Time Warner’s Turner Broadcasting did its first deal with Netflix that year. Another transaction the following year brought in more than $250,000 per episode for reruns of shows like Robot Chicken and Aqua Teen Hunger Force, according to the former executive. Time Warner figured Netflix’s money would make up for any lost advertising revenue from viewers who watched on Netflix instead of a cable box.
By 2015, Wall Street had changed its tune. With about 40 million U.S. subscribers, Netflix was becoming a clearer threat. Analysts started pushing media companies to reclaim those old episodes from Netflix to make cable TV more attractive, which could slow the rise of cord-cutting. That year, Todd Juenger, an influential analyst at Sanford C. Bernstein & Co, estimated that big media companies, including Viacom, Fox, and CBS, would have been worth a total $45 billion more if they hadn’t done business with Netflix in the first place.
Again, in my case, the ability to stream previous seasons of shows on Netflix (and, to a much lesser extent, Amazon Prime) was long a mere adjunct to my regular television viewing. In some cases, as with The Wire and Deadwood, I binge-watched shows that I never saw when they were airing after they’d gone off the air. In many other cases, though, including most recently Better Call Saul, I started watching the shows on my DVR as they came out after catching up on previous seasons via Netflix.
We’re likely getting to the point where there’s enough content available via streaming that watching new scripted programming as it comes out is less attractive than it once was. While social media has made it more important than ever for some people to watch the latest episode in real time, that’s a small niche. And I’ve lost the patience not only for watching commercials but even fast-forwarding through them.
Regardless, while hindsight is 20/20, Smith’s article makes it pretty clear that turning down Netflix’s money for reruns was really not an offer executives of publicly-traded companies could refuse.
Smith’s second culprit is arguably both a blessing and a curse:
TV executives have also spent billion of dollars acquiring sports rights, which has driven up the price of TV service—and almost no one has bid more aggressively for sports than Disney CEO Robert Iger. Disney, owner of ESPN, is on the hook for $45 billion in sports rights in the coming years. To cover those fixed costs, ESPN charges TV operators about $8 per month per subscriber, making it the most expensive channel and an easy target for critics.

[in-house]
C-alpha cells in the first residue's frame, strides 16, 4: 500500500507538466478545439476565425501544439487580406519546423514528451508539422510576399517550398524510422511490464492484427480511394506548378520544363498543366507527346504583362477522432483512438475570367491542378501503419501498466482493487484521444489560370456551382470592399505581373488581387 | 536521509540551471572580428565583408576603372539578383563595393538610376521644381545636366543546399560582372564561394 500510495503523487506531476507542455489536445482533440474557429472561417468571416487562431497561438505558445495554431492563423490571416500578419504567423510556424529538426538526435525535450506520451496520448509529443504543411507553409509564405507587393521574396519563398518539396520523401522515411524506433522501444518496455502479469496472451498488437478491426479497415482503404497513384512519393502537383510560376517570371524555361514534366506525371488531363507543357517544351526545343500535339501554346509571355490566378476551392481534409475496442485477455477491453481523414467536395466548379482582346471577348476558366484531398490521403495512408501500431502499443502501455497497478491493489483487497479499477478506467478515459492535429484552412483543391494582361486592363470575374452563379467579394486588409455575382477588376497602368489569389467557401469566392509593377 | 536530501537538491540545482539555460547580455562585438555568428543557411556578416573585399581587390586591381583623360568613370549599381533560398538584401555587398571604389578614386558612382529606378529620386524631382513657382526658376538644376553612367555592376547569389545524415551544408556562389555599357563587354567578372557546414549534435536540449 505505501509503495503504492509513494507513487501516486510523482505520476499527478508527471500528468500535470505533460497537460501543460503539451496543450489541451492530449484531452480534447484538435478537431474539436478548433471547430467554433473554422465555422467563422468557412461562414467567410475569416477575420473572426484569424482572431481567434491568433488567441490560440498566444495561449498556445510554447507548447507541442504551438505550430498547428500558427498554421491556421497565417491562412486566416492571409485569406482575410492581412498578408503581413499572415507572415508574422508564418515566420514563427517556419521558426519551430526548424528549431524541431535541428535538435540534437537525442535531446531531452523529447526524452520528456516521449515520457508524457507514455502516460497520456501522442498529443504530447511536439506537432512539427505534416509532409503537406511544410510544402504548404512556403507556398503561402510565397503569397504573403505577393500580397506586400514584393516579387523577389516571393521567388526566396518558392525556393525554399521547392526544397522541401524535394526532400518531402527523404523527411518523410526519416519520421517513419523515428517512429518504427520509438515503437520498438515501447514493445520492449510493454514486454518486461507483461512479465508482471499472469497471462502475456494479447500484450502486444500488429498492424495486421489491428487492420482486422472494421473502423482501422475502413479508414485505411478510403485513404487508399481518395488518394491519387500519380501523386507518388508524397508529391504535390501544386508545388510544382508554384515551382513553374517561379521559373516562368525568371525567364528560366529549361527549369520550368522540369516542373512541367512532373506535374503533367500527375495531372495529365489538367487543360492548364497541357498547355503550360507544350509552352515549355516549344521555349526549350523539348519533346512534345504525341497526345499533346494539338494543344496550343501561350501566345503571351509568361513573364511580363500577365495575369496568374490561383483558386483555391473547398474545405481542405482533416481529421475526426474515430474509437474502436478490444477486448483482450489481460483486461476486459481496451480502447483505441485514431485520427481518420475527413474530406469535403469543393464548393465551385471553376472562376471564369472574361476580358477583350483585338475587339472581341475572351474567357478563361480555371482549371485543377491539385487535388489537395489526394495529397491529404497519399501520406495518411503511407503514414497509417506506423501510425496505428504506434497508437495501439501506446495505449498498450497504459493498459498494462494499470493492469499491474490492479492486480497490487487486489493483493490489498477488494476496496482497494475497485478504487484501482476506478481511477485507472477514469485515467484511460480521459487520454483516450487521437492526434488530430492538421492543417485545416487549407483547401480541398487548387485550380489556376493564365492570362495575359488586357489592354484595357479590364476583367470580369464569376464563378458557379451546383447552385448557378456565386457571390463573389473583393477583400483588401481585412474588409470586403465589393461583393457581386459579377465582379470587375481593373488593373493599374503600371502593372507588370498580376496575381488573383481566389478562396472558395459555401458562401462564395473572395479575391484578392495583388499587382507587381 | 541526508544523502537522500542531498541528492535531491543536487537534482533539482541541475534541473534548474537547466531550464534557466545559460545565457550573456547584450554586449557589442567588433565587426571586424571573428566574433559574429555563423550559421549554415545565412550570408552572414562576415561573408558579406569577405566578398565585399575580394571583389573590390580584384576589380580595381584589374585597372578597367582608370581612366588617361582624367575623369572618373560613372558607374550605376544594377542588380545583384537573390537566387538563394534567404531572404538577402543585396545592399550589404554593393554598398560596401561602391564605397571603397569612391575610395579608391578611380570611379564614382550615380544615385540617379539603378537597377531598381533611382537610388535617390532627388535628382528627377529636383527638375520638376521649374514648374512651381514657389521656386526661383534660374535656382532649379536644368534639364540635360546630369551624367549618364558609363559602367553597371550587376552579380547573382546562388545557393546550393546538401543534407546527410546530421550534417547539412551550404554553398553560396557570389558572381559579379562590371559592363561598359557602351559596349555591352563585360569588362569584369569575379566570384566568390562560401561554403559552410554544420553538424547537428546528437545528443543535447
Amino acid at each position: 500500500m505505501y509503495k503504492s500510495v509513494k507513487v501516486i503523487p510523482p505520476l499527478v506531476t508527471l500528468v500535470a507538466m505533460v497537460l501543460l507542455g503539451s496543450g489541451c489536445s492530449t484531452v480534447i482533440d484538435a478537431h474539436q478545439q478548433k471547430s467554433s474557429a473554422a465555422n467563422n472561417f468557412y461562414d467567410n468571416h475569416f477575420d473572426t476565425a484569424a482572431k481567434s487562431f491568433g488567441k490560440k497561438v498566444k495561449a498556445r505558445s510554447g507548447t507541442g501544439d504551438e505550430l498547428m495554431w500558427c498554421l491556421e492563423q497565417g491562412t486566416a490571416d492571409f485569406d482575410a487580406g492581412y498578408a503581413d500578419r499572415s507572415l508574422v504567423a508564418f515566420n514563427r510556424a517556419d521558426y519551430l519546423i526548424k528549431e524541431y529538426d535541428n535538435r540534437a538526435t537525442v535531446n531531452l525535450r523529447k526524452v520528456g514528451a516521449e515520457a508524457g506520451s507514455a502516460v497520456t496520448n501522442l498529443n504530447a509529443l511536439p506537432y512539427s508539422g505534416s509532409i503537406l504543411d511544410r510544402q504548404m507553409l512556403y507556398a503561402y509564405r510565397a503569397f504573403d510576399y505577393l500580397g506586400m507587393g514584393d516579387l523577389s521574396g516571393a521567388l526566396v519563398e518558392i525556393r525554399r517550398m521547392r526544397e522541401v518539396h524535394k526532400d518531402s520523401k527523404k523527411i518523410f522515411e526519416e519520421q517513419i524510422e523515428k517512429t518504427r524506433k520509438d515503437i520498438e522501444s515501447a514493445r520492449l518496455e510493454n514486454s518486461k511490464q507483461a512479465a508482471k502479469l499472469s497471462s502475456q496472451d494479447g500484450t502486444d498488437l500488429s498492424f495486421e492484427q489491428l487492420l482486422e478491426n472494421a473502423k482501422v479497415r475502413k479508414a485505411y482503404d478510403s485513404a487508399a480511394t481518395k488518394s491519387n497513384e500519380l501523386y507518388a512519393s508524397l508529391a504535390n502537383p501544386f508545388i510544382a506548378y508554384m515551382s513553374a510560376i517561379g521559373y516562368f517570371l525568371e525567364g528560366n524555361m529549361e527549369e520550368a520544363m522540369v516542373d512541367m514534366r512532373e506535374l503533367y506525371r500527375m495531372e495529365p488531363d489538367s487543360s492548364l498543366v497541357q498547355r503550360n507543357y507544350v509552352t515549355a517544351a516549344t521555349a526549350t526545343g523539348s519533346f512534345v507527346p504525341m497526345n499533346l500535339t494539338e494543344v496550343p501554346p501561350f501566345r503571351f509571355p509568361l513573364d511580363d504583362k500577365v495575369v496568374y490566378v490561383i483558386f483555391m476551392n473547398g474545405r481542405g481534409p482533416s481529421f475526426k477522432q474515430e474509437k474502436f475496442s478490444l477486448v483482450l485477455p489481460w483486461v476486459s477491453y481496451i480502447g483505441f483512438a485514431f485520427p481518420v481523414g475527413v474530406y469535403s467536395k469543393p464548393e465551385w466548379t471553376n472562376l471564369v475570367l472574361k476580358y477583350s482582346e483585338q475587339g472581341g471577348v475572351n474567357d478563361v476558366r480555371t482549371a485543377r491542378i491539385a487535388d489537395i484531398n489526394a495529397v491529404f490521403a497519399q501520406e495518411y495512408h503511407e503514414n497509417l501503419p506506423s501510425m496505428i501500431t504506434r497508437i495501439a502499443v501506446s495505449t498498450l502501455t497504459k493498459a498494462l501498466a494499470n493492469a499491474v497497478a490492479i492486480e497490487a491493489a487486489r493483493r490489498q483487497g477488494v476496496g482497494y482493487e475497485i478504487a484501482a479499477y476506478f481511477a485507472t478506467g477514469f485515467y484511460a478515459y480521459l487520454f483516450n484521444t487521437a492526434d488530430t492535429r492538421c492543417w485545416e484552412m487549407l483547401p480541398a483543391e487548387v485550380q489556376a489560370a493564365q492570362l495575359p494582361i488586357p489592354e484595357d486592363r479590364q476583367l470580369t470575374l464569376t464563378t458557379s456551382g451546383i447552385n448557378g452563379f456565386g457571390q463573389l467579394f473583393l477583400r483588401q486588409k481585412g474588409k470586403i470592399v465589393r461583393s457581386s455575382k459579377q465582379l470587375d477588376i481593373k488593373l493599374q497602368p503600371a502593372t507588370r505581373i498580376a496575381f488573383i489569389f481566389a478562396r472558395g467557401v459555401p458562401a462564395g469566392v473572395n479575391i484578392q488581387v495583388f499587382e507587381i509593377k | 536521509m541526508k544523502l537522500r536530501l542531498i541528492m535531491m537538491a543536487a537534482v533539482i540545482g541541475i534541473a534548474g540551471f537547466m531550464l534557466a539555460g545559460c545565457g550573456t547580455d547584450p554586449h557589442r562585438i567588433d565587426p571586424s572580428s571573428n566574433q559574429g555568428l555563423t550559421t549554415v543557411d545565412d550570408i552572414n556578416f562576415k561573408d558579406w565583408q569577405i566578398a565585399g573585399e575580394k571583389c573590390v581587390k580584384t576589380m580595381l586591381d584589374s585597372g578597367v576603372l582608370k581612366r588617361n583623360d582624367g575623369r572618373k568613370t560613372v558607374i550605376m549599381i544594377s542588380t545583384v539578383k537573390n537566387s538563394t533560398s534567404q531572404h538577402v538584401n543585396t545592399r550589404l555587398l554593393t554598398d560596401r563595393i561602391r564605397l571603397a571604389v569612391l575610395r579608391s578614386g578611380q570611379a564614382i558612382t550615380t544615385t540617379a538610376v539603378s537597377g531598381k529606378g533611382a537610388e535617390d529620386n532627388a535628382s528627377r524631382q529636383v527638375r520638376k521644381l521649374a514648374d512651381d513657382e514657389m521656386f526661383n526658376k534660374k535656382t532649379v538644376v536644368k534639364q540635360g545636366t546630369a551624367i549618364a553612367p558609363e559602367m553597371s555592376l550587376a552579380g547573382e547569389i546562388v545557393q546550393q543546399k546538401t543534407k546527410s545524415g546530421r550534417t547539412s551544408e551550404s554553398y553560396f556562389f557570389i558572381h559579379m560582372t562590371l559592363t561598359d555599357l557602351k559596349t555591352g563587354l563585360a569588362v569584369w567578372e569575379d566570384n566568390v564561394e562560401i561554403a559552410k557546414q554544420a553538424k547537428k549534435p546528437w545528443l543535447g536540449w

“ESPN created the model of everybody paying for sports even if only a fraction of the country cares,” said Rich Greenfield, an analyst at BTIG and a Disney critic. “The cost of the bundle has gotten so absurd because of what Disney has done with sports rights.”
Sports programming is still an undeniably huge draw. Justin Connolly, Disney’s executive vice president for affiliate sales and marketing, said ESPN is a big reason why people sign up for new online services such as Sling TV or DirecTV Now. And, of course, access to big-time sporting events is one of the reasons many people renew their cable-TV subscriptions.
For its part, ESPN is happy to avoid a deep inquiry into the connection between sports and rising prices. “We as an industry need to figure out how to avoid the finger-pointing around who is to blame, and provide consumers with the feeling that if they spent $35 or $40 or $90 or $100 on a pay-TV package, they see real value,” Connolly said.
If anyone is responsible for the high cost of sports, it’s not ESPN—it’s sports fans, according to Bill Rasmussen, who co-founded ESPN in the 1970s. “The fan is responsible for ESPN,” said Rasmussen, who no longer works at the network. “They just kept demanding more sports, and ESPN kept going out and buying more rights.”
The nature of the bundle is that everybody pays for some channels they don’t want in order to get all the channels they do. I’m skeptical that the $8 a month for ESPN in a package costing upwards of $100 was the straw that broke the camel’s back even for non-sports fans. Beyond that, the reason companies continue to bid up live sports is because that’s one of a handful of events that consumers feel compelled to watch in real time. Indeed, it’s not only by far the number one driver of my continued willingness to pay the exorbitant cost of the monthly bundle but DirecTV’s exclusive right to NFL Sunday Ticket has been the main thing keeping me a subscriber.
Even the egregious examples aren’t that convincing:
To some executives, no company offers a more egregious example of how the value of sports has spiraled out of control than Time Warner Cable. In 2013 the cable company, now owned by Charter Communications Inc., agreed to pay an average $334 million a year to broadcast Los Angeles Dodgers games for the next 25 years on its cable channel, SportsNet LA. That’s roughly eight times what Fox reportedly paid in the previous Dodgers deal. To cover the cost, Time Warner Cable initially charged almost $5 per month per subscriber, making it one of the most expensive in the bundle.
Five years later, no other major TV provider around Los Angeles carries the Dodgers channel because of the steep price. Unable to watch their favorite team, many Dodgers fans have either switched to Charter, which carries the channel, or else cut the cord. Charter declined to comment.
“That was such an extreme overpayment for sports rights,” one TV executive said of the Dodgers deal. “That’s what’s killing the bundle.”
Granting that Dodgers fans are a relatively small segment of the LA community, it’s hard to believe that the cost of a happy hour beer is really driving away that many consumers in high-cost-of-living area.
The third culprit, though, is more persuasive:
The cable bundle was badly wounded by a man who made one of the great fortunes from it: Dish Network Corp. co-founder Charlie Ergen.
The cable industry argued prices would rise if consumers could choose only certain channels, and channels aimed at minority groups, for instance, wouldn’t survive without every subscriber paying for them—regardless of whether they watched.